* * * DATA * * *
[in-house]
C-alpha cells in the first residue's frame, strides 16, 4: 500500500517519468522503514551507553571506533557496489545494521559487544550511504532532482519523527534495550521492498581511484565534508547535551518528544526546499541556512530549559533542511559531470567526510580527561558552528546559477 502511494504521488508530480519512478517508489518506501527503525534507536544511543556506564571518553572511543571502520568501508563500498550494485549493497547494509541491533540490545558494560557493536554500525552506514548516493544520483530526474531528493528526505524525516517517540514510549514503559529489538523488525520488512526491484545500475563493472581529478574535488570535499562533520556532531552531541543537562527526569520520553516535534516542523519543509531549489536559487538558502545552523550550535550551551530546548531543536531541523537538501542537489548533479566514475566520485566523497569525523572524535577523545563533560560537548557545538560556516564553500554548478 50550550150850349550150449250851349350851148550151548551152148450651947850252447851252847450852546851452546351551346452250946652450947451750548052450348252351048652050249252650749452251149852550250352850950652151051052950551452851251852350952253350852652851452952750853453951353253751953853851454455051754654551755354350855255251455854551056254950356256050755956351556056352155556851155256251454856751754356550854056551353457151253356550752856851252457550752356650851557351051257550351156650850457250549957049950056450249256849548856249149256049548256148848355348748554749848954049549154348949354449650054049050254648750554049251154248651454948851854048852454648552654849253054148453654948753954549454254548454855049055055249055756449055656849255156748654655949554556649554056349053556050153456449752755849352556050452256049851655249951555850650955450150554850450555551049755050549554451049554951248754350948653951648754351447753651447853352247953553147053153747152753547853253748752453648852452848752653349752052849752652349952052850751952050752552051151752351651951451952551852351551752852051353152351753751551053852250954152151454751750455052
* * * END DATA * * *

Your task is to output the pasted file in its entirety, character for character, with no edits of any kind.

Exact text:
[in-house]
C-alpha cells in the first residue's frame, strides 16, 4: 500500500517519468522503514551507553571506533557496489545494521559487544550511504532532482519523527534495550521492498581511484565534508547535551518528544526546499541556512530549559533542511559531470567526510580527561558552528546559477 502511494504521488508530480519512478517508489518506501527503525534507536544511543556506564571518553572511543571502520568501508563500498550494485549493497547494509541491533540490545558494560557493536554500525552506514548516493544520483530526474531528493528526505524525516517517540514510549514503559529489538523488525520488512526491484545500475563493472581529478574535488570535499562533520556532531552531541543537562527526569520520553516535534516542523519543509531549489536559487538558502545552523550550535550551551530546548531543536531541523537538501542537489548533479566514475566520485566523497569525523572524535577523545563533560560537548557545538560556516564553500554548478 50550550150850349550150449250851349350851148550151548551152148450651947850252447851252847450852546851452546351551346452250946652450947451750548052450348252351048652050249252650749452251149852550250352850950652151051052950551452851251852350952253350852652851452952750853453951353253751953853851454455051754654551755354350855255251455854551056254950356256050755956351556056352155556851155256251454856751754356550854056551353457151253356550752856851252457550752356650851557351051257550351156650850457250549957049950056450249256849548856249149256049548256148848355348748554749848954049549154348949354449650054049050254648750554049251154248651454948851854048852454648552654849253054148453654948753954549454254548454855049055055249055756449055656849255156748654655949554556649554056349053556050153456449752755849352556050452256049851655249951555850650955450150554850450555551049755050549554451049554951248754350948653951648754351447753651447853352247953553147053153747152753547853253748752453648852452848752653349752052849752652349952052850751952050752552051151752351651951451952551852351551752852051353152351753751551053852250954152151454751750455052